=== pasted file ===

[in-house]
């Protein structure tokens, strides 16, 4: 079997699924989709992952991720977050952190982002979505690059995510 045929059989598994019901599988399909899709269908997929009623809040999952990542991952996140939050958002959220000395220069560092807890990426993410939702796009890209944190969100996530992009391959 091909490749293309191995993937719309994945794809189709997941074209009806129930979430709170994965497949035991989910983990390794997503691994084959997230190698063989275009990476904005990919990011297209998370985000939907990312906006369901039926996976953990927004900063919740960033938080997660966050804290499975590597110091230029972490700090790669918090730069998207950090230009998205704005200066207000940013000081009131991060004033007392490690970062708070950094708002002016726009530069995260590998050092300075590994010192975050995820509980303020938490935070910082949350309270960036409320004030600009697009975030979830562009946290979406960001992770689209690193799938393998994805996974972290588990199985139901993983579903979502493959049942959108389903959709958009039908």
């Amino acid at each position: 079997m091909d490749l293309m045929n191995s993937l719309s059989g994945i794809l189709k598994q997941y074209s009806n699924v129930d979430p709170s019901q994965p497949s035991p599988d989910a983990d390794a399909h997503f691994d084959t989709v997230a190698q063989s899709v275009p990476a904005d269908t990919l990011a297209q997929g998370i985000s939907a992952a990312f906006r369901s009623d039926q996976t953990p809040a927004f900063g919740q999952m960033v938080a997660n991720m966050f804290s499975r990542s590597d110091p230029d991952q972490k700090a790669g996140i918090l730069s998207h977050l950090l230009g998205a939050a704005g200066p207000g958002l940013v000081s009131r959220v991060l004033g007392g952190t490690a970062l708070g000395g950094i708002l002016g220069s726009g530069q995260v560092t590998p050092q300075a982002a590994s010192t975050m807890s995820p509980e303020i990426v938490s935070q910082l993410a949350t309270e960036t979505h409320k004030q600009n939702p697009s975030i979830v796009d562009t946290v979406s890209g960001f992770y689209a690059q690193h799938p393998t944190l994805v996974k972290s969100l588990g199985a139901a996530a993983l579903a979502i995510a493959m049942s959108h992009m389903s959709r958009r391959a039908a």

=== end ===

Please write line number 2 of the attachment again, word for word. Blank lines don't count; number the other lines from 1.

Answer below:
């Protein structure tokens, strides 16, 4: 079997699924989709992952991720977050952190982002979505690059995510 045929059989598994019901599988399909899709269908997929009623809040999952990542991952996140939050958002959220000395220069560092807890990426993410939702796009890209944190969100996530992009391959 091909490749293309191995993937719309994945794809189709997941074209009806129930979430709170994965497949035991989910983990390794997503691994084959997230190698063989275009990476904005990919990011297209998370985000939907990312906006369901039926996976953990927004900063919740960033938080997660966050804290499975590597110091230029972490700090790669918090730069998207950090230009998205704005200066207000940013000081009131991060004033007392490690970062708070950094708002002016726009530069995260590998050092300075590994010192975050995820509980303020938490935070910082949350309270960036409320004030600009697009975030979830562009946290979406960001992770689209690193799938393998994805996974972290588990199985139901993983579903979502493959049942959108389903959709958009039908």